September 19th, 2018
(written by lawrence krubner, however indented passages are often quotes). You can contact lawrence at: firstname.lastname@example.org
My friend Kathryn sent me this in an email, and I thought it made a good point, so with her permission I post it here:
I watched the Women’s final on TV and have been reading and listening to the commentaries. I feel a little of both sides on this – I think Serena behaved badly and ultimately she needed to keep her cool and she didn’t. I also think the official overused his power unnecessarily and inserted himself into a match in a way that was detrimental to everyone – Serena, Osaka, and the fans. He did not “have” to enforce things the way he did, and I think he probably wanted to make a point that Serena is not above the rules. That was his choice – and I think it was a bad one.
But there is an issue that occurs to me that I haven’t heard anyone else mention and I wonder why. The fact is, because the women’s match is best out of 3 and the men’s match is best out of 5 the penalties – while perhaps “fair” in their application – are inherently more damaging to the women. If the same event had occurred in a men’s game during the 2nd set it would be hurtful for sure – but not to the degree that dropping to 5-3 in the 2nd set of a women’s match is. A male in that situation could cool his head, get himself together and potentially pull out a win even 2 sets down. But there is virtually no chance of that for the women. It means that the official essentially ended that match with no chance to let 2 amazing players really battle it out to the finish.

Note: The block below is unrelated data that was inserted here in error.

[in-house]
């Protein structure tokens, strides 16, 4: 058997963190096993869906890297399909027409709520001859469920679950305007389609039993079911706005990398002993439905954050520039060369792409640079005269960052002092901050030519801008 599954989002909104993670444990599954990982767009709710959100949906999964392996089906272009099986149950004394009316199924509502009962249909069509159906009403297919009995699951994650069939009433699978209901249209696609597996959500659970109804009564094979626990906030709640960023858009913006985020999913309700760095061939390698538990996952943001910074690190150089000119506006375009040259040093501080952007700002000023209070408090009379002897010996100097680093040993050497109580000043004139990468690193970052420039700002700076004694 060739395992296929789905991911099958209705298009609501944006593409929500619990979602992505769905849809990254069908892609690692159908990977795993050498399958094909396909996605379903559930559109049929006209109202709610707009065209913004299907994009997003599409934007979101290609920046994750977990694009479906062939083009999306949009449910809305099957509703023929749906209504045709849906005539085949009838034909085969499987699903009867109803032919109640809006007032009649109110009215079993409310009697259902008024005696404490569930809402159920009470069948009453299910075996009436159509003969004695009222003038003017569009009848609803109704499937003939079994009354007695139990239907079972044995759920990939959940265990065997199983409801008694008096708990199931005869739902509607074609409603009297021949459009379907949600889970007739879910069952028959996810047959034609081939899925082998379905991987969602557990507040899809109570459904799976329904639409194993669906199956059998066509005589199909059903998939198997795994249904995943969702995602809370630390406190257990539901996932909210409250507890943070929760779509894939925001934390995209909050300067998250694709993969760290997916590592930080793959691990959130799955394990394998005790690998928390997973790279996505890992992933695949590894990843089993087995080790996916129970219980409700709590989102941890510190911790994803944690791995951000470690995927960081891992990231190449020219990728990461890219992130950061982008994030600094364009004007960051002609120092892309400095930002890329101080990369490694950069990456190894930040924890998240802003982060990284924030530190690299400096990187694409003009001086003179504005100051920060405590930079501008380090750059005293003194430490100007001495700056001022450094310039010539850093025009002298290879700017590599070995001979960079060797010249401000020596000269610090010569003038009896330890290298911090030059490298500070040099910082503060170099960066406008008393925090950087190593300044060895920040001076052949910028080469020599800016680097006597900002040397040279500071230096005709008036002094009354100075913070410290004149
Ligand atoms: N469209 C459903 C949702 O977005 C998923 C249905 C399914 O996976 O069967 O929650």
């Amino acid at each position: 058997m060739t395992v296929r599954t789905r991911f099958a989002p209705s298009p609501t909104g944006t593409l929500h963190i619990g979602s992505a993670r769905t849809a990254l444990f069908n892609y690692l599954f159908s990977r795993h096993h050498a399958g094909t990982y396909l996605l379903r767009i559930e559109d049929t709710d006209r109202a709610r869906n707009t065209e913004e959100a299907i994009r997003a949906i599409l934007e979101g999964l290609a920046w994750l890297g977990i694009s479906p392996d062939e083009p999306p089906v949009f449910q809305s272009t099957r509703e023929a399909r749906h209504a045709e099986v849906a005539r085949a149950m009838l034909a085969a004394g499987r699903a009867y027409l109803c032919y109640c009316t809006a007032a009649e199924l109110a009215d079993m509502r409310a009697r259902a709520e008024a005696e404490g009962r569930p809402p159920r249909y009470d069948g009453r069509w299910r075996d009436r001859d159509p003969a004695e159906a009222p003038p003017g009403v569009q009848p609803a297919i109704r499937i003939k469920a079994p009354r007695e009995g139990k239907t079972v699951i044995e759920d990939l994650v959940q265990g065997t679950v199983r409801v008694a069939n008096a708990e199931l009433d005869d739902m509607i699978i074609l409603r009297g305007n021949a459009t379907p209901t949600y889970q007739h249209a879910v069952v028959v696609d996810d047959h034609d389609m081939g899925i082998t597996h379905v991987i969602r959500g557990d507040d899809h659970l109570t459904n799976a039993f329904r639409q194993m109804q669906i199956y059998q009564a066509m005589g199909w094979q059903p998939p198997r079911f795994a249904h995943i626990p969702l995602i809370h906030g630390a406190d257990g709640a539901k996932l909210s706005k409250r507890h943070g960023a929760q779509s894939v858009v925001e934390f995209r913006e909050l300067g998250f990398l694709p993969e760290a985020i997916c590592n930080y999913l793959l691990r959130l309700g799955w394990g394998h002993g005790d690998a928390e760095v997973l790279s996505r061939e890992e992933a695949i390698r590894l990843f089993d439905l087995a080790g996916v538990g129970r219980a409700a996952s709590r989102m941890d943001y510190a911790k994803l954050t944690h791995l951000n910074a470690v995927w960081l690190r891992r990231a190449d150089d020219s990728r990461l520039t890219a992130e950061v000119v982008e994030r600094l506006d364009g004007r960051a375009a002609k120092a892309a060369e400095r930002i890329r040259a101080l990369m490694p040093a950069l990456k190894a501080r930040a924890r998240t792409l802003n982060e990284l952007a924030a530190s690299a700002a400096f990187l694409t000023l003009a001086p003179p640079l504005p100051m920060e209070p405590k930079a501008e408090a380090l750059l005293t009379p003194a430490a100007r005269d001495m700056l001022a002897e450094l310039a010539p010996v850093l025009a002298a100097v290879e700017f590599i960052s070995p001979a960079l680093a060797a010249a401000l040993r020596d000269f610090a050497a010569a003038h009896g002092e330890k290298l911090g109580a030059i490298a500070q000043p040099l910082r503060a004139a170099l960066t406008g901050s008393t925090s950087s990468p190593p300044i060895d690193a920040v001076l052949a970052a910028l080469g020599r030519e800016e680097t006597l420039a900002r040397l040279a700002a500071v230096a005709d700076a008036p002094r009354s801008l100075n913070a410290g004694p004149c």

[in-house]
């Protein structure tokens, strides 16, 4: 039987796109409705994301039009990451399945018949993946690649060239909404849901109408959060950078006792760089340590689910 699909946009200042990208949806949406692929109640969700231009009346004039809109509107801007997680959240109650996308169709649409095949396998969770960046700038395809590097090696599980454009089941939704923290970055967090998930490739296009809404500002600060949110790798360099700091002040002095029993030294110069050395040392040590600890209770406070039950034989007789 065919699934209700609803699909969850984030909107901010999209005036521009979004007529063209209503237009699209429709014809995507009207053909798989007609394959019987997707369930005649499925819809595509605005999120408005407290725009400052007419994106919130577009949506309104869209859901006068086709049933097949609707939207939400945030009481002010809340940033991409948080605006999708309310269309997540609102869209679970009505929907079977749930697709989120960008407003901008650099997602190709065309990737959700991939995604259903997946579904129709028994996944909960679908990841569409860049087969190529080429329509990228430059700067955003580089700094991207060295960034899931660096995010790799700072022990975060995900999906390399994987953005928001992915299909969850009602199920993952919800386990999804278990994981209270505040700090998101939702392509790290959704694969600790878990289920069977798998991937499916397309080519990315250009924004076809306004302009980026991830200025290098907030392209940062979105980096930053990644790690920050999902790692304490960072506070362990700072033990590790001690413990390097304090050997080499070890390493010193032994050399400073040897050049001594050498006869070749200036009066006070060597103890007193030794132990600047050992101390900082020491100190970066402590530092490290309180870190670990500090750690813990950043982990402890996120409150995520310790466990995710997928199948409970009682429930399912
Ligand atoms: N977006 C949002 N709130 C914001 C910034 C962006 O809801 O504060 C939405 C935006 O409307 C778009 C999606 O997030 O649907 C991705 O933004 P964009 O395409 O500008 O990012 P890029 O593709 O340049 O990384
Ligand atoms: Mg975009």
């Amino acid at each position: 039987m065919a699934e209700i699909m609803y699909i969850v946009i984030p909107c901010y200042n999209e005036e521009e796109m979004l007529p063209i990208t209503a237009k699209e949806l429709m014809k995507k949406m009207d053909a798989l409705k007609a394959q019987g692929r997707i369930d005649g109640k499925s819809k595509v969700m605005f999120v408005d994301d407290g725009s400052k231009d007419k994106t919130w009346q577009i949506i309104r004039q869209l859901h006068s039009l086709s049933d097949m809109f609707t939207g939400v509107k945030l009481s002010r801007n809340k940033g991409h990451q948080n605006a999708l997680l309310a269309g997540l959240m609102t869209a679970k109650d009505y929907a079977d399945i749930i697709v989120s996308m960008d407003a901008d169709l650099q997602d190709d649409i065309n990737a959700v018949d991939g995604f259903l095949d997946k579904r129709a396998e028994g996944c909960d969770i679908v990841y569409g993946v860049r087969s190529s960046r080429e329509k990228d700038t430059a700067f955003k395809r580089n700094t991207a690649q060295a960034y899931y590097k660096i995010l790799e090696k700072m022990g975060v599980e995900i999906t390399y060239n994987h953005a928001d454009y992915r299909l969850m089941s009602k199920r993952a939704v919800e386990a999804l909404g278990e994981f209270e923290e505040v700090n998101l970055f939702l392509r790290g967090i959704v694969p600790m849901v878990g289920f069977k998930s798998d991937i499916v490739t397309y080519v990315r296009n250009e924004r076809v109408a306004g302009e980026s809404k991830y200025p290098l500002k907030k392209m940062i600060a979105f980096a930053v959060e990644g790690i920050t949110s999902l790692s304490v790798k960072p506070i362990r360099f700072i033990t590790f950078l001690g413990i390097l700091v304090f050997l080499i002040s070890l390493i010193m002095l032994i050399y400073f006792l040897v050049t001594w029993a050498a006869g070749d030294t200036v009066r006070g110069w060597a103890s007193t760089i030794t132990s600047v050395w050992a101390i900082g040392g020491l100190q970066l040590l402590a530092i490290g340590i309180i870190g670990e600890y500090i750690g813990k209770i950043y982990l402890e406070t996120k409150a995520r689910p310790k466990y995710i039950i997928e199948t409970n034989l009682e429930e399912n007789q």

And so regardless of the “fairness” of the application of the penalties – and I think that is still the debatable and perhaps unanswerable question; whether a man in that situation would be treated the same way – the effect of them on a women’s match is much more severe based on the number of games and sets. That means the unfairness is structural, and will actually never be corrected unless the number of sets is the same in both men’s and women’s matches.
Anyway, almost all the commentary I have heard is focused on the rightness or wrongness of two specific people – Serena and the official – rather than the broader question of penalties in general being more damaging to women. I find that curious.